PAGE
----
Implementing a Successful 1:1 Mobile Learning Program

As teachers in the West Allis West Milwaukee School District, we knew education needed to evolve because our students — and the world that we are preparing them for — is changing so rapidly. In fact, the need was so great that it was no longer enough for us to think outside the box. We needed to build a completely new one.

Born from a new way of thinking about our students and their needs was the Next Generation Learning Community (NxGLC), a personalized approach to learning. Since 2010, we have created a one-to-one mobile learning environment that is customizable to meet each student’s individual needs. The initiative engages today’s learners in a rigorous curriculum that is paced to individual learning needs and tailored to the specific interests and learning styles of our students.

As a result of our work, our students are scoring significantly higher on standardized tests than their peers around the district. In the first year, NxGLC students scored 12 percent higher in reading and 13 percent higher in math. Second year students scored 34 percent higher in reading and 29 percent higher in math. We are going into the third year of our program and the response from parents continues to be overwhelming. Each year, we have a waiting list of students whose parents want them to participate in this cutting-edge learning opportunity that puts their child’s needs, interests, and learning styles at the center.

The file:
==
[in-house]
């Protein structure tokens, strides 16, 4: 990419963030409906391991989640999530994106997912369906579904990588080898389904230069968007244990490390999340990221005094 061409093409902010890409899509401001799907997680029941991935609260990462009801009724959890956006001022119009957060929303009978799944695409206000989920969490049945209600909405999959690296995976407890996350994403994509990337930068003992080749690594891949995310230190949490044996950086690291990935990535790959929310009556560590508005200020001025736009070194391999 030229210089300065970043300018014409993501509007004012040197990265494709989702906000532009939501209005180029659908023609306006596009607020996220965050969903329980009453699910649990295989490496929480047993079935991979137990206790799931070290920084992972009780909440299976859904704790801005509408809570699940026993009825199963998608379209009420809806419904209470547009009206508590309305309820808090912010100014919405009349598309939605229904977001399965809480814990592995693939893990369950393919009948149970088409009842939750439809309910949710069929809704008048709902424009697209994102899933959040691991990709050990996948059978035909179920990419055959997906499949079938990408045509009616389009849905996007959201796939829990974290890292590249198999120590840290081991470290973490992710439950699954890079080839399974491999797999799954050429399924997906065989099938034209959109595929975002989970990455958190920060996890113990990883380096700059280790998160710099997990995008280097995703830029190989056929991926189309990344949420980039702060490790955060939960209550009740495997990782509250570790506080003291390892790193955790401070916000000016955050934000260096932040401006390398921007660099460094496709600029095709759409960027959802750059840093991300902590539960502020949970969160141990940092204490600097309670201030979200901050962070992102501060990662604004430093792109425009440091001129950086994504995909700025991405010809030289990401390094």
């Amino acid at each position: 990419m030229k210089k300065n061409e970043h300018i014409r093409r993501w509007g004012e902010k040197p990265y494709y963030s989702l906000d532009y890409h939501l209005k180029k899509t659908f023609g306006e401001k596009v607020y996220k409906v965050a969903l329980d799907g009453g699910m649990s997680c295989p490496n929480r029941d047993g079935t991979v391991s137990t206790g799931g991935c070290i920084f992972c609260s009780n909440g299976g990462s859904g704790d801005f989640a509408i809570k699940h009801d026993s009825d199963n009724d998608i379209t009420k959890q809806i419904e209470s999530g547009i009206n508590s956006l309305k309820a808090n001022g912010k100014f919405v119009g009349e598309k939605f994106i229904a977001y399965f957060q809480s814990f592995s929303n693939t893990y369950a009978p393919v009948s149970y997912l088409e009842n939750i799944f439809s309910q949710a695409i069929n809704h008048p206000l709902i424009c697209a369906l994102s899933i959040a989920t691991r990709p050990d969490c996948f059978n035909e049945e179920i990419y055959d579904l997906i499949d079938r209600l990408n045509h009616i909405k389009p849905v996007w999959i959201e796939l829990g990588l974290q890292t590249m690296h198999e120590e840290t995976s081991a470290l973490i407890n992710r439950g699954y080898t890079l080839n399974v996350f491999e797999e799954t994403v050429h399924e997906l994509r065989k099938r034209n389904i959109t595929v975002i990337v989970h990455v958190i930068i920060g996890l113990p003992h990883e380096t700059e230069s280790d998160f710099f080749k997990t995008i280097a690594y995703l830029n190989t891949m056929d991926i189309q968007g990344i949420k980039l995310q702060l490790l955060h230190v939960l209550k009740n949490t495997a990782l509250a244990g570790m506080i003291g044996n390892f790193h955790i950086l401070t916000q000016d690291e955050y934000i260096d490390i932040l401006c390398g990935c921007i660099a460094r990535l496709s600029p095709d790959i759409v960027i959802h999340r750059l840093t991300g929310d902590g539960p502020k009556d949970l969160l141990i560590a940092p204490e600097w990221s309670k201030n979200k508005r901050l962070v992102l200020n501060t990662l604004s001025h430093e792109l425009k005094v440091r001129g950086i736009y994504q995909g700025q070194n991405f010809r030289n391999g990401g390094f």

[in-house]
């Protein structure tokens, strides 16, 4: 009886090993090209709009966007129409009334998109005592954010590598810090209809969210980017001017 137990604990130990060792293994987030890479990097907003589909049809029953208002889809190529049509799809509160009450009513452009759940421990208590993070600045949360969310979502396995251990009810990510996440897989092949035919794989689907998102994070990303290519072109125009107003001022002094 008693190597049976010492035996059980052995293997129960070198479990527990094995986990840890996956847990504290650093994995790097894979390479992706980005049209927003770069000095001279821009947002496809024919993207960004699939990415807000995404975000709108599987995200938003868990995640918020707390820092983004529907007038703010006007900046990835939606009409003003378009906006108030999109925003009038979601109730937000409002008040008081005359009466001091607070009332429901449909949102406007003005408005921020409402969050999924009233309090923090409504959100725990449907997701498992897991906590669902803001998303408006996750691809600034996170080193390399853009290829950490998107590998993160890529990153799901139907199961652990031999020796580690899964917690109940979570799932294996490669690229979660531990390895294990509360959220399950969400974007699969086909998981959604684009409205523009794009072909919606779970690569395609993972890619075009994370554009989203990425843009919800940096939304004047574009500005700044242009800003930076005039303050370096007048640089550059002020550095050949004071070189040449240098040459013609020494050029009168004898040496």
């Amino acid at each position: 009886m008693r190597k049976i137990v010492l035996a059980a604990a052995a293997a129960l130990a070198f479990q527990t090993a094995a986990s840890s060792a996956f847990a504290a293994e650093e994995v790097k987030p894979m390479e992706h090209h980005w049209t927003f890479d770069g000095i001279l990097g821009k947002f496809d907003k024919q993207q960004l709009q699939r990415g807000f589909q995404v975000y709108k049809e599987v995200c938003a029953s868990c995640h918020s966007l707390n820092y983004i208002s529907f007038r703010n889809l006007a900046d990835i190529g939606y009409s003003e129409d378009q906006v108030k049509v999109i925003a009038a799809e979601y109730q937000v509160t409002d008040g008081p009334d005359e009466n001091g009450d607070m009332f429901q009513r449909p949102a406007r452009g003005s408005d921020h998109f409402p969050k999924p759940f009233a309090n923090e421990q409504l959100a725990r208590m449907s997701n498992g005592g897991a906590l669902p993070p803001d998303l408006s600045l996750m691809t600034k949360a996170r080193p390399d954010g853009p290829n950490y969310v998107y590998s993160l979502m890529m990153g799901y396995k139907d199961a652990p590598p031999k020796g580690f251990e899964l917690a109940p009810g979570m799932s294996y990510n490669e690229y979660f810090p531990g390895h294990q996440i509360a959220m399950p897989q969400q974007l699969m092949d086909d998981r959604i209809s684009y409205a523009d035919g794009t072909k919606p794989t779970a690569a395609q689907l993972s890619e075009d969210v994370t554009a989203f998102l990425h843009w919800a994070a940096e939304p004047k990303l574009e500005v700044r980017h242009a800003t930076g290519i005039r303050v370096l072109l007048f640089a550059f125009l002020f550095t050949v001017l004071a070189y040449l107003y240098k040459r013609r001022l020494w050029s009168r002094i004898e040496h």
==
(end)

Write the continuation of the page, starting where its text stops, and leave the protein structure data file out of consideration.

Lessons we’ve learned

Implementing a successful mobile learning program isn’t easy. So, if I had to impart just four pieces of wisdom on my fellow educators, this would be it:

1. Ongoing communication is key.

Talk to parents. Mobile technology is just as much (if not more) part of students’ lives when they are home. Talk to other educators. Learn from their struggles and successes.

2. Don’t try to do it all at once.

Work on implementing one piece of the puzzle at a time. And believe me, no one ever has all the answers. In our model, teachers and students are learning alongside each other.

3. Provide professional development.

Don’t expect your staff to be able to do “everything.” Help them along the way.

4. Talk to the students.

They know what works well with technology and what does not. Give them a voice to be heard.

None of this would be possible without fast, reliable access to the internet. Having the right connection is even more critical to today’s learning environment than a chalkboard or physical books. We are working with AT&T to make sure that we have the bandwidth we need to make these initiatives a reality.

cross-posted at

Stacey Lange is the Academic Dean at Walker Elementary School. She has written this guest post for the Networking Exchange Blog.